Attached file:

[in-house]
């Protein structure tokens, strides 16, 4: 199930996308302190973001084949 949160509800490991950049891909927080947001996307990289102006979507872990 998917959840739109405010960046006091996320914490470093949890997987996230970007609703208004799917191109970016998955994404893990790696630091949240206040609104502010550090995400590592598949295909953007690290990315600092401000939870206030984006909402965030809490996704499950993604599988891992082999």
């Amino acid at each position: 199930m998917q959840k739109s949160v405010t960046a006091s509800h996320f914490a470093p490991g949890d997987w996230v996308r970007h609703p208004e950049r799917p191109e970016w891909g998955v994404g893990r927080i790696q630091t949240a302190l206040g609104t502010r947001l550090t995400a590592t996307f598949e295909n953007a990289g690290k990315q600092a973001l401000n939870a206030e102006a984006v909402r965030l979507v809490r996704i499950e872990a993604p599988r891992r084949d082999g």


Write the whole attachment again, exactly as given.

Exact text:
[in-house]
């Protein structure tokens, strides 16, 4: 199930996308302190973001084949 949160509800490991950049891909927080947001996307990289102006979507872990 998917959840739109405010960046006091996320914490470093949890997987996230970007609703208004799917191109970016998955994404893990790696630091949240206040609104502010550090995400590592598949295909953007690290990315600092401000939870206030984006909402965030809490996704499950993604599988891992082999």
């Amino acid at each position: 199930m998917q959840k739109s949160v405010t960046a006091s509800h996320f914490a470093p490991g949890d997987w996230v996308r970007h609703p208004e950049r799917p191109e970016w891909g998955v994404g893990r927080i790696q630091t949240a302190l206040g609104t502010r947001l550090t995400a590592t996307f598949e295909n953007a990289g690290k990315q600092a973001l401000n939870a206030e102006a984006v909402r965030l979507v809490r996704i499950e872990a993604p599988r891992r084949d082999g």